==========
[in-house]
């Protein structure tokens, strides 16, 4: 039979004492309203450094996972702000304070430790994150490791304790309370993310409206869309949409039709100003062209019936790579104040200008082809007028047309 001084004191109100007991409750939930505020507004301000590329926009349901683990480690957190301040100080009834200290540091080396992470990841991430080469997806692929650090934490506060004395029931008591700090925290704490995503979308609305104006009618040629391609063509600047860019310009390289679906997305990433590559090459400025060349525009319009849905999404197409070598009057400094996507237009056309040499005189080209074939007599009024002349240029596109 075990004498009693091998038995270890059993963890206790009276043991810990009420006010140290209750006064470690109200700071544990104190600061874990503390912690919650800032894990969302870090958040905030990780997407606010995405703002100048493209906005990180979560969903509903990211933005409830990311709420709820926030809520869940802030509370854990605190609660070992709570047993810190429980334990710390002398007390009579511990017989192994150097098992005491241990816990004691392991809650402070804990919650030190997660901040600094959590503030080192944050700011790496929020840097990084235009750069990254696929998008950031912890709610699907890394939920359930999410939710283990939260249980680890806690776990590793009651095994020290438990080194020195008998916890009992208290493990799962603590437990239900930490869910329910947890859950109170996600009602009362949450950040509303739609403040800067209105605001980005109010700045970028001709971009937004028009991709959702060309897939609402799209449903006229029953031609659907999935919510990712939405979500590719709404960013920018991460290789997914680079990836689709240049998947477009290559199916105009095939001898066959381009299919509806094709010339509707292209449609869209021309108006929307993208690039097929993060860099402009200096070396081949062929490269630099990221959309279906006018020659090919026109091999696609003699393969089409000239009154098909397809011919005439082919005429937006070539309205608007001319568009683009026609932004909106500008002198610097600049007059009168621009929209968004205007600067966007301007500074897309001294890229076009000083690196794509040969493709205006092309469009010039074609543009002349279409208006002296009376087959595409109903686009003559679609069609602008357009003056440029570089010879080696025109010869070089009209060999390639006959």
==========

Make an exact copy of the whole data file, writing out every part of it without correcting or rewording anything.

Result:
[in-house]
């Protein structure tokens, strides 16, 4: 039979004492309203450094996972702000304070430790994150490791304790309370993310409206869309949409039709100003062209019936790579104040200008082809007028047309 001084004191109100007991409750939930505020507004301000590329926009349901683990480690957190301040100080009834200290540091080396992470990841991430080469997806692929650090934490506060004395029931008591700090925290704490995503979308609305104006009618040629391609063509600047860019310009390289679906997305990433590559090459400025060349525009319009849905999404197409070598009057400094996507237009056309040499005189080209074939007599009024002349240029596109 075990004498009693091998038995270890059993963890206790009276043991810990009420006010140290209750006064470690109200700071544990104190600061874990503390912690919650800032894990969302870090958040905030990780997407606010995405703002100048493209906005990180979560969903509903990211933005409830990311709420709820926030809520869940802030509370854990605190609660070992709570047993810190429980334990710390002398007390009579511990017989192994150097098992005491241990816990004691392991809650402070804990919650030190997660901040600094959590503030080192944050700011790496929020840097990084235009750069990254696929998008950031912890709610699907890394939920359930999410939710283990939260249980680890806690776990590793009651095994020290438990080194020195008998916890009992208290493990799962603590437990239900930490869910329910947890859950109170996600009602009362949450950040509303739609403040800067209105605001980005109010700045970028001709971009937004028009991709959702060309897939609402799209449903006229029953031609659907999935919510990712939405979500590719709404960013920018991460290789997914680079990836689709240049998947477009290559199916105009095939001898066959381009299919509806094709010339509707292209449609869209021309108006929307993208690039097929993060860099402009200096070396081949062929490269630099990221959309279906006018020659090919026109091999696609003699393969089409000239009154098909397809011919005439082919005429937006070539309205608007001319568009683009026609932004909106500008002198610097600049007059009168621009929209968004205007600067966007301007500074897309001294890229076009000083690196794509040969493709205006092309469009010039074609543009002349279409208006002296009376087959595409109903686009003559679609069609602008357009003056440029570089010879080696025109010869070089009209060999390639006959």